The views of experts and health professionals on the monkeypox outbreak.


First published in May 2022.


Question: WHAT DO WE KNOW ABOUT THE MONKEYPOX OUTBREAK?


Xtra | Monkeypox

“Symptoms of monkeypox include fever, headache, muscle aches, backache, swollen lymph nodes, chills and exhaustion. A rash can develop, often beginning on the face, then spreading to other parts of the body including the genitalia. The rash then changes and goes through different stages – and can resemble chickenpox – before finally forming a scab, which later falls off.”

(Source: The Guardian)


What the experts say...


Dr Tom Frieden, US Infectious Disease and Public Health Physician, President and CEO of Resolve to Save Lives:

“Detection of monkeypox is a timely reminder that preparedness is crucial. A new health threat could emerge anywhere in the world at any time. Countries need to respond quickly and effectively. Here’s what you should know now.

“Monkeypox is a rare viral disease endemic in West and Central Africa. It spreads mostly through direct contact with infected animals and can spread from person to person. It may also be able to be transmitted through the respiratory route.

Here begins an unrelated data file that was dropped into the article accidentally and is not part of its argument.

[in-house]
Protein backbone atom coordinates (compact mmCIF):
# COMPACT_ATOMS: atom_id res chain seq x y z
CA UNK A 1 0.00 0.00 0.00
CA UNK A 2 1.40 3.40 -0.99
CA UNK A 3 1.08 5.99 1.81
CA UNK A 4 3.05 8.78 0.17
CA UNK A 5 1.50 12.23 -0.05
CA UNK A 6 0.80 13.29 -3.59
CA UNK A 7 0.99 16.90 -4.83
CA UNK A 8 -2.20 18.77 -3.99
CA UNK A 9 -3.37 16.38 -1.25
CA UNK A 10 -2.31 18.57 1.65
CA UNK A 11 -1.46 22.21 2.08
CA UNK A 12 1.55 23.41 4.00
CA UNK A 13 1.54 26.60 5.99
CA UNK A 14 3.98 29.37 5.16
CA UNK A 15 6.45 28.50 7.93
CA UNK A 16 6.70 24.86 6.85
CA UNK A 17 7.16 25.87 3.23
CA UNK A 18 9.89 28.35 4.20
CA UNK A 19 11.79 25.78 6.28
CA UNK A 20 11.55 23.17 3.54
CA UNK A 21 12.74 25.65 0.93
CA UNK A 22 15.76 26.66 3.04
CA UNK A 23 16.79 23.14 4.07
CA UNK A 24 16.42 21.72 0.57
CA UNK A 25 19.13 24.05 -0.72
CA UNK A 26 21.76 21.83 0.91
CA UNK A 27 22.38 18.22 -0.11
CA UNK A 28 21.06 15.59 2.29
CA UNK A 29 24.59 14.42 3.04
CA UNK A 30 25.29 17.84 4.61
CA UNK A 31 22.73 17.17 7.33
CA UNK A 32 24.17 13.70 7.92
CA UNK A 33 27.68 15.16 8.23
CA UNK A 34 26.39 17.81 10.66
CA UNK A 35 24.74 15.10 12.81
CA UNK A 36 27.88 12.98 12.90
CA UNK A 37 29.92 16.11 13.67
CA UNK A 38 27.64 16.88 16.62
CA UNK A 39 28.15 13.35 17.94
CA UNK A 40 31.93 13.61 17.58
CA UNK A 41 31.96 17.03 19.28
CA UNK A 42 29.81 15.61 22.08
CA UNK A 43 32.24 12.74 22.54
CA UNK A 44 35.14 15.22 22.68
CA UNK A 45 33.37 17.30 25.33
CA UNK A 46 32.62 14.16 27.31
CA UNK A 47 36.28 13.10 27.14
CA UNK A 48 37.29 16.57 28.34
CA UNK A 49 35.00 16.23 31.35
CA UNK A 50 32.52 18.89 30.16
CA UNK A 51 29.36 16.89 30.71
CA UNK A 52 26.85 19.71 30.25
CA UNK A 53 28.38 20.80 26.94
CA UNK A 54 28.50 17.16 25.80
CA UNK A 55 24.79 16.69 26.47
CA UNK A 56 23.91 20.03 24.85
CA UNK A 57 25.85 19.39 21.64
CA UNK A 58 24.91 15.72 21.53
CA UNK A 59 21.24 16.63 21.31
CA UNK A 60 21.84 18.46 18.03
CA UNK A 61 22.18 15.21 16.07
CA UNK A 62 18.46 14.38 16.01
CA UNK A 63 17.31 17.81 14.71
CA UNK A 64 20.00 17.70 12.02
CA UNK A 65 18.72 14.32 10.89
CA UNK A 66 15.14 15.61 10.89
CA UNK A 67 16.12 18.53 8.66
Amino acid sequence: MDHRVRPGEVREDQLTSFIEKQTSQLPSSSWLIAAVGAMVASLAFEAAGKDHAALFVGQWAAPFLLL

Symptoms of monkeypox can include fever, swollen lymph nodes and a rash that can mimic other diseases, such as chickenpox. The monkeypox rash can be itchy or painful. In some current cases, the rash has been in the anal or genital area, mimicking sexually transmitted diseases.

“If you have symptoms of monkeypox, including rashes, reach out to your health provider — especially if you’ve traveled recently to West or Central Africa or to places where cases have been reported.

“Many detected cases appear to have been among men who have sex with men, but anyone can become infected if exposed through close contact. It may be spreading through sexual networks, or sexual health providers may have been more alert to detection.

“The CDC issued a health advisory on monkeypox that provides guidance for clinicians, health departments and the public. Based on what we know now, the risk to the public is low.

“Although monkeypox can be serious, it’s a disease we’ve seen before. This isn’t similar to when COVID emerged. There are decades of experience containing monkeypox outbreaks in Africa — including Nigeria in 2019. We have also had cases in the US, including a cluster in 2003.

“We can apply lessons learned to the current outbreak, as Resolve To Save Lives outlined in our report on this last year.